From the Mirador series , Vol. 2

A high-tech, futuristic Ocean’s Eleven with teens.

Do you matter? Are you a one or a zero?

In 2050 in the LA neighborhood of Mirador, 17-year-old Latina Marisa Carneseca’s family is about to lose their restaurant. In series opener Bluescreen (2016), Mari and her multiethnic VR team Cherry Dogs saved the city from the titular mind-controlling e-drug virus, but there was no money or public glory in that. Mari is hunting for the hacker Grendel, who knows something she doesn’t about her past and her family, when she happens upon a black French freedom fighter, Alain, and joins his cause: taking down the nefarious Korean mega-corporation KT Sigan, which is squeezing every last penny out of Mirador’s residents by upping the cost of internet connectivity. Anja, Mari’s rich, German-immigrant Cherry Dogs teammate, buys the team’s way into a charity Overworld tournament hosted by KT Sigan, and that may offer Mira and Alain a chance to succeed…if their tech-skills are up to the task. Wells’ continuing series of futuristic thrillers ramps up the cinematic action and humor in his multicultural, multiethnic, dystopian near future. Realistic characters, whip-smart dialogue, and carefully controlled and believable technobabble (with sprinklings of Spanish, Chinese, and more) will have thriller, SF, and video-game fans rooting for the Cherry Dogs.

A high-tech, futuristic Ocean’s Eleven with teens. (Science fiction. 14 & up)

Pub Date: Feb. 14, 2017

ISBN: 978-0-06-234790-9

Page Count: 416

Publisher: Balzer + Bray/HarperCollins

Review Posted Online: Nov. 1, 2016

Kirkus Reviews Issue: Nov. 15, 2016


There’s not much plot here, but readers will relish the opportunity to climb inside Autumn’s head.

The finely drawn characters capture readers’ attention in this debut.

Autumn and Phineas, nicknamed Finny, were born a week apart; their mothers are still best friends. Growing up, Autumn and Finny were like peas in a pod despite their differences: Autumn is “quirky and odd,” while Finny is “sweet and shy and everyone like[s] him.” But in eighth grade, Autumn and Finny stop being friends due to an unexpected kiss. They drift apart and find new friends, but their friendship keeps asserting itself at parties, shared holiday gatherings and random encounters. In the summer after graduation, Autumn and Finny reconnect and are finally ready to be more than friends. But on August 8, everything changes, and Autumn has to rely on all her strength to move on. Autumn’s coming-of-age is sensitively chronicled, with a wide range of experiences and events shaping her character. Even secondary characters are well-rounded, with their own histories and motivations.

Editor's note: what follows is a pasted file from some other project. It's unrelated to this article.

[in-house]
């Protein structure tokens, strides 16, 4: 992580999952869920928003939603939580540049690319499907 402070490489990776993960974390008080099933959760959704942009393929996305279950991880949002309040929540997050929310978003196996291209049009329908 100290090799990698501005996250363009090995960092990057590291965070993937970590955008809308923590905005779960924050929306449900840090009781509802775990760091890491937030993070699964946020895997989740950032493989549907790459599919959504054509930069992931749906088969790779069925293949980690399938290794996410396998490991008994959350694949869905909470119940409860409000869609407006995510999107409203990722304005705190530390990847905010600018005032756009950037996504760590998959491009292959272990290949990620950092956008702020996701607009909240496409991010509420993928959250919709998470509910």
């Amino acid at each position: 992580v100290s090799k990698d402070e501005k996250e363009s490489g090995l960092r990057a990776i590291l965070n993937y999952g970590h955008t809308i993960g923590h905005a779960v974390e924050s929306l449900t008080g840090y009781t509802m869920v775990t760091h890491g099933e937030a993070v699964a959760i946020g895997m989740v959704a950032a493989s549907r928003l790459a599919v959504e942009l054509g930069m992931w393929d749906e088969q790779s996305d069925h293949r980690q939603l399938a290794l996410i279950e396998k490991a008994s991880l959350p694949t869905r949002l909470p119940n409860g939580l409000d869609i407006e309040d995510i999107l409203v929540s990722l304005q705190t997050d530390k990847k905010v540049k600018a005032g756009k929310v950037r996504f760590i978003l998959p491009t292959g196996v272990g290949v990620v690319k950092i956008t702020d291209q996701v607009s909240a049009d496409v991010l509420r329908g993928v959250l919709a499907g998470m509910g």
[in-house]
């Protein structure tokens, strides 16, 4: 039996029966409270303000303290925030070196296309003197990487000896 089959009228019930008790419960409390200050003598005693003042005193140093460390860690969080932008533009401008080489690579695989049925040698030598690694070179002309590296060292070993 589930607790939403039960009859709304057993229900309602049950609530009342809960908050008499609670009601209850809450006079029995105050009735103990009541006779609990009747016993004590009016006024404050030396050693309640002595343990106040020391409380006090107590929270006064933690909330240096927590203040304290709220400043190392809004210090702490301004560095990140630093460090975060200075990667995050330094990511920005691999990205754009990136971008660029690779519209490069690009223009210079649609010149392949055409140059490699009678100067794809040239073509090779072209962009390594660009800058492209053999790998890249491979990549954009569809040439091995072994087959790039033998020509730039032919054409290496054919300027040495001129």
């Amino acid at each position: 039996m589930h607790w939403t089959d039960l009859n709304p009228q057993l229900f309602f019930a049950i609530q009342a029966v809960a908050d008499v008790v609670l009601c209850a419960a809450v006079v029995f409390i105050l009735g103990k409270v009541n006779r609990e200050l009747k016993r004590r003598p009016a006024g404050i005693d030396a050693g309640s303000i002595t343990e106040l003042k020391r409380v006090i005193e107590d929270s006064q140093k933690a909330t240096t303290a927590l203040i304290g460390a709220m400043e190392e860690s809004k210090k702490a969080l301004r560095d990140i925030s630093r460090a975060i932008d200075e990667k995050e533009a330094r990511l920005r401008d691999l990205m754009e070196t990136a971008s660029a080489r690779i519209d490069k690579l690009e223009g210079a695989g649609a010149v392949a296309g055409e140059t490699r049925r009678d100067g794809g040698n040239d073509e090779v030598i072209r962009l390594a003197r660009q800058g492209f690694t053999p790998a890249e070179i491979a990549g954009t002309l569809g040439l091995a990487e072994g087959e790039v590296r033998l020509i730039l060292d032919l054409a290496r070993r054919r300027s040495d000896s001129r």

There’s not much plot here, but readers will relish the opportunity to climb inside Autumn’s head.   (Fiction. 14 & up)

Pub Date: April 1, 2013

ISBN: 978-1-4022-7782-5

Page Count: 336

Publisher: Sourcebooks Fire

Review Posted Online: Feb. 12, 2013

Kirkus Reviews Issue: March 1, 2013


A searing romance.

Two girls wounded by their past relationships grapple with the undeniable intensity of their feelings for one another in this novel based on the pop-star author’s popular song and music video.

Seventeen-year-old Coley, who is White and Japanese, braces for impact as a minivan hurtles toward her in a parking lot. The crash never comes, but in that moment, she and fierce Sonya, beautiful with her tan skin and dark hair and eyes, collide. Horrible circumstances brought Coley to small-town Oregon; after her mom’s suicide, she’s raw with grief and stuck living with the dad who abandoned her when she was 3. Wealthy, competitive dancer Sonya feels no less trapped. Afraid of rejection and loneliness, she buries her true self to appease her perfectionist mother and the demanding ex-boyfriend who refuses to let her go. Unspoken attraction pulls Coley and Sonya together, but the masks they wear to protect themselves from their pain create a barrier that may keep them apart. Set in the summer of 2006, the novel alternates Sonya’s public and private LiveJournal posts that reveal her side of the story with Coley’s first-person narration. Sharp, poetic prose heightens the emotional and romantic drama. References to early 2000s pop and alternative music in Sonya’s posts create a playlist that sheds more light on her feelings. Coley demonstrates satisfying character growth as she opens up to herself and others. Apart from Coley, most characters are presumed White.

A searing romance. (content note) (Romance. 14-18)

Pub Date: May 30, 2023

ISBN: 9781250817631

Page Count: 320

Publisher: Wednesday Books

Review Posted Online: March 28, 2023

Kirkus Reviews Issue: April 15, 2023